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There is no doubt that humanity has made big leaps of progress in many areas of life. This is manifested in the life expectancy, which has doubled in less than a century, in the exponential increase in literacy rates across the globe, in the steep drop in the number of people who live in extreme poverty, and many other such indicators.

But with this huge progress has come a plethora of dangers, some already affecting humanity and planet Earth, and some looming and threatening to explode soon. It is important to be aware of these dangers and to take immediate steps to defuse them.

These threats can be divided into two large domains: Technological and ecological/environment-related.

Let’s start with the area of ecology/environment, which affects every one of us every day, but each of us can do something about it. There are two main big and growing problems in this area: Climate change and the plastic waste calamity.

Climate change, as I hope everyone will have learned by now, is already affecting at least some areas of Earth, with droughts, floods, and other extreme weather conditions occurring more frequently, and with populations beginning to be forced to move to greener and more clement regions. In fact, if things continue to worsen at the current pace, we will be seeing more and more diseases and social instability. But while climate change is a serious and harder problem to solve, I would like to highlight the plastic waste flood issue, which most people are barely aware of. To give just a few telling statistics: Over the last 10 years, we have produced more plastic than during the last century; only 10 per cent of it is recycled; some 500 billion plastic bags are used worldwide each year (about 1 million bags every minute); Americans throw away $1 billion (Dh3.67 billion) of plastic bottles each year; etc.

The problem is that it takes 500-1,000 years for plastic to degrade. Moreover, most of it ends up in oceans and seas or in huge dumps, where poor people spend their days sifting through it for resale or for the recycle factories.

Plastic has a devastating effect on our ecosystem. One million sea birds and 100,000 marine mammals are killed every year, and many sea animals (seabirds, sea turtles, various fish) have been found to carry plastic in or on their bodies. That plastic sometimes ends up in our own bodies, as indeed 93 per cent of Americans older than six years have tested positive for BPA (Bisphenol A) — a synthetic compound on which many plastics are based. Other compounds associated with plastic have been found to alter hormones or otherwise harm human health.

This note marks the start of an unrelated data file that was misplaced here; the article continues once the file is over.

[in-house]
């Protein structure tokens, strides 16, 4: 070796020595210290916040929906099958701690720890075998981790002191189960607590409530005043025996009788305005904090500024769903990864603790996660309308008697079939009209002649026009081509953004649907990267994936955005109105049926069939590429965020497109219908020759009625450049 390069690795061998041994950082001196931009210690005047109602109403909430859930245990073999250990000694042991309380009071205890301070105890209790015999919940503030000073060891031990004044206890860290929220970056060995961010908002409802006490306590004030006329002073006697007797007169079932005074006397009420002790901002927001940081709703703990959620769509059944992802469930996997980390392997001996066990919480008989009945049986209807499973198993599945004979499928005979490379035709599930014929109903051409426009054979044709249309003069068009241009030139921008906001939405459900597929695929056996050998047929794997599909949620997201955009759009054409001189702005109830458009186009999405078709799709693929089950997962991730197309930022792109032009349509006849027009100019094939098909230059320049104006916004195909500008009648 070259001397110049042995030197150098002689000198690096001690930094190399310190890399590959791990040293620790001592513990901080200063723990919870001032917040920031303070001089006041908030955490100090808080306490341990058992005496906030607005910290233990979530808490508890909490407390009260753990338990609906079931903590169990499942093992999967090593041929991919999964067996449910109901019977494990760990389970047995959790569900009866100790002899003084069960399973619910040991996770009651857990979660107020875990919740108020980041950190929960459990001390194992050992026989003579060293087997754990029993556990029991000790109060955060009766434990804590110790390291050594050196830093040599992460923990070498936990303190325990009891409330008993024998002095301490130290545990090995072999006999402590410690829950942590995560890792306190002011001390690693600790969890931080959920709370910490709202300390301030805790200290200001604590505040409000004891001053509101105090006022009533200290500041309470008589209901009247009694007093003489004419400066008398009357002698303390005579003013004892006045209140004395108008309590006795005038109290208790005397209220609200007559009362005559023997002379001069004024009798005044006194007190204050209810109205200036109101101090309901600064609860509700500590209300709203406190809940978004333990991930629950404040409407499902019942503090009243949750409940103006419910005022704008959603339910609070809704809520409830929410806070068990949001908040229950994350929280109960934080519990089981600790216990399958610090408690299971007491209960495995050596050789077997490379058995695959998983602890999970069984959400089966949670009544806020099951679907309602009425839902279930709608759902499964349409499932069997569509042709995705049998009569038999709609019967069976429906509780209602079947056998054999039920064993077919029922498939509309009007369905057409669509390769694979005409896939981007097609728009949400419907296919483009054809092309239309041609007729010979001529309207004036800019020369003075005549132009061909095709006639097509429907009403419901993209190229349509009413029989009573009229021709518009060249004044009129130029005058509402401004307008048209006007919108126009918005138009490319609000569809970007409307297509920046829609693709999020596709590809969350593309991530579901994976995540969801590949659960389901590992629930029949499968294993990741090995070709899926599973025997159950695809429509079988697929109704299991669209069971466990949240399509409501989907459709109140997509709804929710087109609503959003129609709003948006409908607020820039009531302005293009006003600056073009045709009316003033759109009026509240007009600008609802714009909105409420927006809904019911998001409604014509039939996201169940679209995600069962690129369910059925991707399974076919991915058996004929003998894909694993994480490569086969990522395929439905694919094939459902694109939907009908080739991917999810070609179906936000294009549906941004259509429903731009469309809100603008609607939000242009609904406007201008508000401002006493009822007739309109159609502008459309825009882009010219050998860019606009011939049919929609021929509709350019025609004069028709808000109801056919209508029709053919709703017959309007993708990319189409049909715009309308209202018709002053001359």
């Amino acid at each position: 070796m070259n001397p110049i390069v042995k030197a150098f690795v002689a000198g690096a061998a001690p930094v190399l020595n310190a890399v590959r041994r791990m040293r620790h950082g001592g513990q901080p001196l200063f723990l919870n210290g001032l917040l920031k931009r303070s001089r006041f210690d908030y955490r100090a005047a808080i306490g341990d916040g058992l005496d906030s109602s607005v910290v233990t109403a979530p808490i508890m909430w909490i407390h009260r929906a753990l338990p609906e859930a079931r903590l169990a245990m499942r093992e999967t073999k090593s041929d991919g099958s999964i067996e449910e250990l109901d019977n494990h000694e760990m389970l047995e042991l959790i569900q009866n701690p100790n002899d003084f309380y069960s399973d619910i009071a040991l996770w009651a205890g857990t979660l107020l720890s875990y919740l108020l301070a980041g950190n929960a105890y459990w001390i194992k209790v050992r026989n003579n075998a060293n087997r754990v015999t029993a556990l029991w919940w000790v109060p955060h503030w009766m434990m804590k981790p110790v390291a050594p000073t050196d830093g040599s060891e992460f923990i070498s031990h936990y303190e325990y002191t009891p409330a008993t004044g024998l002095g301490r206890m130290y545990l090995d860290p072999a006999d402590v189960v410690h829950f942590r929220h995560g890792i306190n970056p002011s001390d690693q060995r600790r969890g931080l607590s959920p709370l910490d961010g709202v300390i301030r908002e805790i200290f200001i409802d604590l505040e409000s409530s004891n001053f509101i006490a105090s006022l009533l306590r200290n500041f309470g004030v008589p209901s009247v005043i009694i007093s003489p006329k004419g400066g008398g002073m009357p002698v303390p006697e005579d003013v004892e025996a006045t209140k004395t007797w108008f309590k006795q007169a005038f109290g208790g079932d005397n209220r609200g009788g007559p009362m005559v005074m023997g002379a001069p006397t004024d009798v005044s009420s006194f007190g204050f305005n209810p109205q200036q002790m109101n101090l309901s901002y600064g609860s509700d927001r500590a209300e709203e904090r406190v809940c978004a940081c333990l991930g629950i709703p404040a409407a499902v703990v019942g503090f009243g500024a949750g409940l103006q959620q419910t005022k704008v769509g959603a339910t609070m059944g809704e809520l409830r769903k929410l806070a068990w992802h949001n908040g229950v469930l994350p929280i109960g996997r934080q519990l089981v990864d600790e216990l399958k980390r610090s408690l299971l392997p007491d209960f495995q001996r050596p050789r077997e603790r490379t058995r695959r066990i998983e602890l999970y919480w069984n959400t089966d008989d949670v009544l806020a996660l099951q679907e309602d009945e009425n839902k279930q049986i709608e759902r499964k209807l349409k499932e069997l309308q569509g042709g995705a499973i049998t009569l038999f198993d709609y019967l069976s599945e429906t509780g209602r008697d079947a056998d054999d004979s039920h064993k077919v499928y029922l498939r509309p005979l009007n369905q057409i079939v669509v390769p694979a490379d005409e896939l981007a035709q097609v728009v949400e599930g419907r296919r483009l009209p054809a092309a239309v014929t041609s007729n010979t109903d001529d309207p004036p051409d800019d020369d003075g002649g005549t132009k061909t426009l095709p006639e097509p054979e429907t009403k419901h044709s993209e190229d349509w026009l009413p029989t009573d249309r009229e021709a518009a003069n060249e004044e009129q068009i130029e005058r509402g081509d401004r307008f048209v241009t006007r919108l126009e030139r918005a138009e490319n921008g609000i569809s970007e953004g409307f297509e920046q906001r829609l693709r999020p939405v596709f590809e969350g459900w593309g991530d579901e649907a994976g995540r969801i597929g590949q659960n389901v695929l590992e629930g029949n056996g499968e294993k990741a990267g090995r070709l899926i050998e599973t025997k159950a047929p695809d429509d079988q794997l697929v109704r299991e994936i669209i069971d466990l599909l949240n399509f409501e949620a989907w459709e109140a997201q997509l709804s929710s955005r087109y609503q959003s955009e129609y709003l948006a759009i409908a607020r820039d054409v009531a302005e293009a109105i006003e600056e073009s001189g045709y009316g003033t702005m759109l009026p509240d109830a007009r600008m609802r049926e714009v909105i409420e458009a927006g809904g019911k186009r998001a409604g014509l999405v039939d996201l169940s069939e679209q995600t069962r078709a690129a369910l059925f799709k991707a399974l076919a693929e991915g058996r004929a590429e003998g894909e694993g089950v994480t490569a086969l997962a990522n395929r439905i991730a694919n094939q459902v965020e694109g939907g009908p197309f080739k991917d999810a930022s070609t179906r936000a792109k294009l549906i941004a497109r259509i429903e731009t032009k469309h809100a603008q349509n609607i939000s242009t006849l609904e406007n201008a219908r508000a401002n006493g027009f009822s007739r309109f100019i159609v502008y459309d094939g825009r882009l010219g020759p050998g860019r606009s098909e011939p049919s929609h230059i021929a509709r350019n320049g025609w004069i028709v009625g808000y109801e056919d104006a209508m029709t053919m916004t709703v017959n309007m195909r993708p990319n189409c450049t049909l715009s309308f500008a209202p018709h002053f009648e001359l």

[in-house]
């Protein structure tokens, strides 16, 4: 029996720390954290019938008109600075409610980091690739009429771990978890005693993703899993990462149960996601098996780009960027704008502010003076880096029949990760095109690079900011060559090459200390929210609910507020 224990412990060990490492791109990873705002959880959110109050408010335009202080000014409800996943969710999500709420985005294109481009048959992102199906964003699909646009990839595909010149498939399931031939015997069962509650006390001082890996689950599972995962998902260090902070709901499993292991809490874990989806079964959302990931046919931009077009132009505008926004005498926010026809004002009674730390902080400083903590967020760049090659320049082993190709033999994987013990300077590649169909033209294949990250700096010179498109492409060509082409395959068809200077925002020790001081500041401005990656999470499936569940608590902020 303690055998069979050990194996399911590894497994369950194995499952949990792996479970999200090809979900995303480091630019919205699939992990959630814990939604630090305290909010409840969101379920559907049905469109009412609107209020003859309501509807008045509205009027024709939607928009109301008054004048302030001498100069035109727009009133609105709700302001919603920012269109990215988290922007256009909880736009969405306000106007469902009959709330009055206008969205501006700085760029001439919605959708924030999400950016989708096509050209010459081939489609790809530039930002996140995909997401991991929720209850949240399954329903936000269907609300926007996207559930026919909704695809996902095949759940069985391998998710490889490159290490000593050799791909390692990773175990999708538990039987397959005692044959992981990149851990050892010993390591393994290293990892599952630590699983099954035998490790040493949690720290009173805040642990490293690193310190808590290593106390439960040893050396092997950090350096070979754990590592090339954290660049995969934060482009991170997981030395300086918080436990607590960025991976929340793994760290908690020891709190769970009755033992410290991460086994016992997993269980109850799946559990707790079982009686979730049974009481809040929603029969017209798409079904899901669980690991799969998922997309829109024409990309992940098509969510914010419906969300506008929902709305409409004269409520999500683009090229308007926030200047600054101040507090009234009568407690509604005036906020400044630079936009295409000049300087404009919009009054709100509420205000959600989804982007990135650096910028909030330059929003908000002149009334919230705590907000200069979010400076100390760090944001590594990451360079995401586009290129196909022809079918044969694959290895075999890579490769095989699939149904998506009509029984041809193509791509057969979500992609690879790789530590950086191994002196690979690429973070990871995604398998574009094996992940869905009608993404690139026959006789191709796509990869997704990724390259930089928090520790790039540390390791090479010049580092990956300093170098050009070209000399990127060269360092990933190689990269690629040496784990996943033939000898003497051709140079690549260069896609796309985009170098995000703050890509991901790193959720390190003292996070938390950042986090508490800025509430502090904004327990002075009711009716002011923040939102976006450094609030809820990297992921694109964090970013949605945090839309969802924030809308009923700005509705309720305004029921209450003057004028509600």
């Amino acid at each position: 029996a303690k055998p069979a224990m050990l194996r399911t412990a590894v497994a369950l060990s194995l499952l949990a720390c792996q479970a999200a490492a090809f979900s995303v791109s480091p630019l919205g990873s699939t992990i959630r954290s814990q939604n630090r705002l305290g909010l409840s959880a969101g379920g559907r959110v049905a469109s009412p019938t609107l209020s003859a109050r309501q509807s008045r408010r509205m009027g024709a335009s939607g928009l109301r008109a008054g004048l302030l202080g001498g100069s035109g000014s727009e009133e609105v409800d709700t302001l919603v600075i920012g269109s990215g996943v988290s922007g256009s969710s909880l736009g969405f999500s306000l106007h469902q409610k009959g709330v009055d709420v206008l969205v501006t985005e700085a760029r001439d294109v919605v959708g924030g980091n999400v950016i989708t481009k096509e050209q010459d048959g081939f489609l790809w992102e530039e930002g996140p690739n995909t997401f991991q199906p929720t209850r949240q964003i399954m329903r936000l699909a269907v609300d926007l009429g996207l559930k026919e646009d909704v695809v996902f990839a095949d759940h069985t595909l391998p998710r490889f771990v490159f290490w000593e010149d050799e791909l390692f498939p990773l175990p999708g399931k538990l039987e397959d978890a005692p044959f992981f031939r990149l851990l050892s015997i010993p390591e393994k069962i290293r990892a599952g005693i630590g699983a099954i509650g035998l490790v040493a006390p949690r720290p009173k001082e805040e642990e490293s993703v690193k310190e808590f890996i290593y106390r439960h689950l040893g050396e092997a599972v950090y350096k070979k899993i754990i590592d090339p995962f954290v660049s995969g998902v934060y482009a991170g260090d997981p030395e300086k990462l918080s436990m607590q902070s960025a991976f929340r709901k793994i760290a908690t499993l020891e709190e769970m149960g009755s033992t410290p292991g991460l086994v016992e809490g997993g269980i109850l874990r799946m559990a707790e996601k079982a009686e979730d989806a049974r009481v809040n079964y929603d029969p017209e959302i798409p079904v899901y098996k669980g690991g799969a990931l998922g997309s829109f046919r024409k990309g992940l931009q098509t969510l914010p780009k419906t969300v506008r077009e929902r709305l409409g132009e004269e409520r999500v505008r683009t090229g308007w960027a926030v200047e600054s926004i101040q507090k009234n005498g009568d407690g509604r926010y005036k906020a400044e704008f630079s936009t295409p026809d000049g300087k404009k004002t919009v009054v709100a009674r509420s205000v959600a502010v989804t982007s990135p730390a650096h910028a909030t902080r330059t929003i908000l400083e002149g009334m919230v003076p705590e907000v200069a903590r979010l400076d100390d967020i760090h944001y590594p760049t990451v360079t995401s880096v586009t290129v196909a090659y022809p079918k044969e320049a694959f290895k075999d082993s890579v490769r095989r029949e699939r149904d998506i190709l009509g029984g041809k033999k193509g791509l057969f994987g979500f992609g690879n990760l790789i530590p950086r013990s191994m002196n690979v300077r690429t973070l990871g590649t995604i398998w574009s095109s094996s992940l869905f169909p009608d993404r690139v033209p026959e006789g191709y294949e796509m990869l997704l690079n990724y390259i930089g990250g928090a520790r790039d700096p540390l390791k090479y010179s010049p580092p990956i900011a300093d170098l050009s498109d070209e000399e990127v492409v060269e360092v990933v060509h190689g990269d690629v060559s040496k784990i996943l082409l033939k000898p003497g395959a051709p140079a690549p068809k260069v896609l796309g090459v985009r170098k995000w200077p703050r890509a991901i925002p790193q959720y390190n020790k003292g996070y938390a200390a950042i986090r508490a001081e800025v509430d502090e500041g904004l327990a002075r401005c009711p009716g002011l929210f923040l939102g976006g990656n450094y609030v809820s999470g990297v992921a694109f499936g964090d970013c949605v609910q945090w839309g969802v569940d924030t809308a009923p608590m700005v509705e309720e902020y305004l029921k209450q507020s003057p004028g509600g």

Needless to say, we all need to drastically cut down our usage and waste of plastic products.

The second big area of danger looming on humanity is the technology of robots and artificial intelligence (AI).

Robots have become a part of our lives, even private lives, especially in countries (such as Japan) where the elderly constitute a significant fraction of the population and thus require constant assistance and companionship. Robots are now given greater and greater powers and access to personal information: They can make financial decisions (who gets a bank loan, what investments to make, etc), what medical treatment to give to a patient, whom to date, and so on ...

In fact, robots have now become androids, i.e. human-like, and some have predicted marriages between humans and robots by 2050. This overreliance on robots and the blurring of the distinction between humans and machines is worrisome, to say the least.

AI is an even bigger threat, at least potentially. Indeed, advances in AI bring new security risks (machines can be hacked and programmed to become malicious), and very smart and self-learning programs can take things into unknown and potentially disastrous directions.

We are already witnessing some (basic) versions of these dangers. Automated virtual “bots” have infested social media accounts, stealing information, creating fake news and websites, doctoring images and editing videos, sending emails from accounts that bear the name and address of administrators and officials, etc. There are bigger risks and threats looming in this realm: Full-fledged surveillance and control of citizens by monitoring their entire digital activity; targeted and personalised “persuasion” programmes conducted to brainwash subjects; “automated” terrorism, using commercial drones or autonomous vehicles as weapons; and other devious uses of highly intelligent software.

In an article published a few weeks ago in the Atlantic, Henry Kissinger (the former United States secretary of state and master strategist) summed up the threat of AI by titling his essay ‘How the Enlightenment Ends’. Why? Because AI will set its own goals from its self-learning. Giving an advanced computer a set of rules (in a game or a field of human life) does not guarantee that it will abide by our own ethics and civilisational goals. We need to be extremely cautious in how we program machines and monitor their development very carefully.

Let us hope humanity proves itself up to the challenges that it is now facing. Our future is at stake.

Nidhal Guessoum is a professor at the American University of Sharjah, UAE. Twitter: @NidhalGuessoum.